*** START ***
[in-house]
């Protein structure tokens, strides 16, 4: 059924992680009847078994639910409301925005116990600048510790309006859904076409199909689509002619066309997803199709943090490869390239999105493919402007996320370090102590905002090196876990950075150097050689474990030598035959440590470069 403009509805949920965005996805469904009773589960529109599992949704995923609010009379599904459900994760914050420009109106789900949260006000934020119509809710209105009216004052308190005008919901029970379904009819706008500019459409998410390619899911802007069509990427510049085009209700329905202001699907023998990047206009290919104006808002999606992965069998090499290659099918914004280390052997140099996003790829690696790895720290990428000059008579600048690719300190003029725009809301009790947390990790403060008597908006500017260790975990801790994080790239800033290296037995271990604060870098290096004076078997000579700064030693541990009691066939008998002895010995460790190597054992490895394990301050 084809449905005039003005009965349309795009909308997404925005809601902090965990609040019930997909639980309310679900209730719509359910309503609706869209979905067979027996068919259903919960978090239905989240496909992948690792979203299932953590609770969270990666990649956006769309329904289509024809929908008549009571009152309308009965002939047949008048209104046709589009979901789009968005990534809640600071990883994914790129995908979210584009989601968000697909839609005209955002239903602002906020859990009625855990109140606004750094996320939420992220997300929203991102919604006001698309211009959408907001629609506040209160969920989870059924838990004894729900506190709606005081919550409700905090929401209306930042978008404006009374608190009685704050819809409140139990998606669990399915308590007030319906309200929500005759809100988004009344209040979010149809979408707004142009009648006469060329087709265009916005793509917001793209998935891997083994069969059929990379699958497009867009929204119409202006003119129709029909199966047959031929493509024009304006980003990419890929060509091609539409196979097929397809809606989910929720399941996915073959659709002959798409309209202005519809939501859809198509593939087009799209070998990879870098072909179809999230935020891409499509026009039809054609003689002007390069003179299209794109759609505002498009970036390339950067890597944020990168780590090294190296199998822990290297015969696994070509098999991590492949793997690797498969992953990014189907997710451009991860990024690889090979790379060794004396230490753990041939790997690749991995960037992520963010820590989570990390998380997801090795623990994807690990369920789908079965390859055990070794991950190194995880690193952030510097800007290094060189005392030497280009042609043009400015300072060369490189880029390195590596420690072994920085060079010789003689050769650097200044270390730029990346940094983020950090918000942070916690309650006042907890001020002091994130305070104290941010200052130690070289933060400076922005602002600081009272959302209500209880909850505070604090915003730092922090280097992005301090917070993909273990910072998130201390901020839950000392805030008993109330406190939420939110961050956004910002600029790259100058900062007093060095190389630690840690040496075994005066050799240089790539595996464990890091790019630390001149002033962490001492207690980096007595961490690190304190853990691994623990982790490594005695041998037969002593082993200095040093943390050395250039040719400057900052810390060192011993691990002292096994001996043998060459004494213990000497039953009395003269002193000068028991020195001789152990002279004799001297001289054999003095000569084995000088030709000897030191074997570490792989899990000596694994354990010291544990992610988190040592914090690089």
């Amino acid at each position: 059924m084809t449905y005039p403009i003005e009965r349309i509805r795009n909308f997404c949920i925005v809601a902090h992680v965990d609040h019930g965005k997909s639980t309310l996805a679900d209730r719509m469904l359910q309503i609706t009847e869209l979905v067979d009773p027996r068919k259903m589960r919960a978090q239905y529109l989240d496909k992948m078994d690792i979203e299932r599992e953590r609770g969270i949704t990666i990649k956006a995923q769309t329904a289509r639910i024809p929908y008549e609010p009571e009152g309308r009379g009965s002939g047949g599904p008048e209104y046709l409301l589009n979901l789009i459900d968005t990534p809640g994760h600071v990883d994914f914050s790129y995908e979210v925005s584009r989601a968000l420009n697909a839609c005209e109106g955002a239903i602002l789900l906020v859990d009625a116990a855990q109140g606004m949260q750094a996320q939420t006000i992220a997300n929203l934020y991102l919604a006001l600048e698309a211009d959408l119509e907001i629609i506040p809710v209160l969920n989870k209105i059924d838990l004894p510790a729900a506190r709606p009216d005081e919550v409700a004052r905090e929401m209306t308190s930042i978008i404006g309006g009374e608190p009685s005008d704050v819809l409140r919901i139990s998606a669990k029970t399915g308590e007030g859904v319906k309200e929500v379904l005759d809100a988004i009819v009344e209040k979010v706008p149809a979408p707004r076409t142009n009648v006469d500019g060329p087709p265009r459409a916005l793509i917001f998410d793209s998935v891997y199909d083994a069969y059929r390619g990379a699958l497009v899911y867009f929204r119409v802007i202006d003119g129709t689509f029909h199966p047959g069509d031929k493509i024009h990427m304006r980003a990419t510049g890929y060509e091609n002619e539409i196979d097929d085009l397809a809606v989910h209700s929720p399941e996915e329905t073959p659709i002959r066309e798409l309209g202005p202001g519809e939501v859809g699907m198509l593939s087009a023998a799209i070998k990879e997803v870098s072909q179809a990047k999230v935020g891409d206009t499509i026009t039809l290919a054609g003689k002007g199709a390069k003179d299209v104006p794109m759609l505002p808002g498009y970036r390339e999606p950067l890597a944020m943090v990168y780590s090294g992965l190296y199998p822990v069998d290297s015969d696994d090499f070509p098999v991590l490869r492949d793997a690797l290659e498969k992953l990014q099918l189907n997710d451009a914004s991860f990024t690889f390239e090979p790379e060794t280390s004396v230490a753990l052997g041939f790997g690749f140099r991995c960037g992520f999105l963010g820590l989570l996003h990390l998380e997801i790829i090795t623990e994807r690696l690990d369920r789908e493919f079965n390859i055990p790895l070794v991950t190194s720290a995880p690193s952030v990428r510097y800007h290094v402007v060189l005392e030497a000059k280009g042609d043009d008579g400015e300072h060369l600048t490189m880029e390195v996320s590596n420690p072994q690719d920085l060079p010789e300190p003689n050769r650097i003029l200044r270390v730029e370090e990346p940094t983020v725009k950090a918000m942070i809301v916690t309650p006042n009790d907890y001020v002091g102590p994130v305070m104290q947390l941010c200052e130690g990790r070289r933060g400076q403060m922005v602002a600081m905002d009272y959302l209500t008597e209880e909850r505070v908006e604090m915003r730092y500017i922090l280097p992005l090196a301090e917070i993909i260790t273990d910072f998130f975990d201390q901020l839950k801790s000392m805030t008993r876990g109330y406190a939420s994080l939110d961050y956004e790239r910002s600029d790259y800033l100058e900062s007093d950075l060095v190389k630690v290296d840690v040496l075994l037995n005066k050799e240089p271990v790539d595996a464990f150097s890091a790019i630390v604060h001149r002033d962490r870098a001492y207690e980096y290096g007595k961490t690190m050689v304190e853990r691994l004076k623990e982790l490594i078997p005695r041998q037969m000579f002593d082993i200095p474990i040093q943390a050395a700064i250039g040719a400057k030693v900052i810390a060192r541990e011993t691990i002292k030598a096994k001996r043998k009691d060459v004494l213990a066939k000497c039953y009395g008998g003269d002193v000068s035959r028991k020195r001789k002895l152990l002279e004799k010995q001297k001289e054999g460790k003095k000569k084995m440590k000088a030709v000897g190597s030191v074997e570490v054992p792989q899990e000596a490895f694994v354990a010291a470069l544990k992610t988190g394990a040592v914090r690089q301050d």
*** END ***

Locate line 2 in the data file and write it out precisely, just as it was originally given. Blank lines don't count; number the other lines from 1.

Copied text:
């Protein structure tokens, strides 16, 4: 059924992680009847078994639910409301925005116990600048510790309006859904076409199909689509002619066309997803199709943090490869390239999105493919402007996320370090102590905002090196876990950075150097050689474990030598035959440590470069 403009509805949920965005996805469904009773589960529109599992949704995923609010009379599904459900994760914050420009109106789900949260006000934020119509809710209105009216004052308190005008919901029970379904009819706008500019459409998410390619899911802007069509990427510049085009209700329905202001699907023998990047206009290919104006808002999606992965069998090499290659099918914004280390052997140099996003790829690696790895720290990428000059008579600048690719300190003029725009809301009790947390990790403060008597908006500017260790975990801790994080790239800033290296037995271990604060870098290096004076078997000579700064030693541990009691066939008998002895010995460790190597054992490895394990301050 084809449905005039003005009965349309795009909308997404925005809601902090965990609040019930997909639980309310679900209730719509359910309503609706869209979905067979027996068919259903919960978090239905989240496909992948690792979203299932953590609770969270990666990649956006769309329904289509024809929908008549009571009152309308009965002939047949008048209104046709589009979901789009968005990534809640600071990883994914790129995908979210584009989601968000697909839609005209955002239903602002906020859990009625855990109140606004750094996320939420992220997300929203991102919604006001698309211009959408907001629609506040209160969920989870059924838990004894729900506190709606005081919550409700905090929401209306930042978008404006009374608190009685704050819809409140139990998606669990399915308590007030319906309200929500005759809100988004009344209040979010149809979408707004142009009648006469060329087709265009916005793509917001793209998935891997083994069969059929990379699958497009867009929204119409202006003119129709029909199966047959031929493509024009304006980003990419890929060509091609539409196979097929397809809606989910929720399941996915073959659709002959798409309209202005519809939501859809198509593939087009799209070998990879870098072909179809999230935020891409499509026009039809054609003689002007390069003179299209794109759609505002498009970036390339950067890597944020990168780590090294190296199998822990290297015969696994070509098999991590492949793997690797498969992953990014189907997710451009991860990024690889090979790379060794004396230490753990041939790997690749991995960037992520963010820590989570990390998380997801090795623990994807690990369920789908079965390859055990070794991950190194995880690193952030510097800007290094060189005392030497280009042609043009400015300072060369490189880029390195590596420690072994920085060079010789003689050769650097200044270390730029990346940094983020950090918000942070916690309650006042907890001020002091994130305070104290941010200052130690070289933060400076922005602002600081009272959302209500209880909850505070604090915003730092922090280097992005301090917070993909273990910072998130201390901020839950000392805030008993109330406190939420939110961050956004910002600029790259100058900062007093060095190389630690840690040496075994005066050799240089790539595996464990890091790019630390001149002033962490001492207690980096007595961490690190304190853990691994623990982790490594005695041998037969002593082993200095040093943390050395250039040719400057900052810390060192011993691990002292096994001996043998060459004494213990000497039953009395003269002193000068028991020195001789152990002279004799001297001289054999003095000569084995000088030709000897030191074997570490792989899990000596694994354990010291544990992610988190040592914090690089």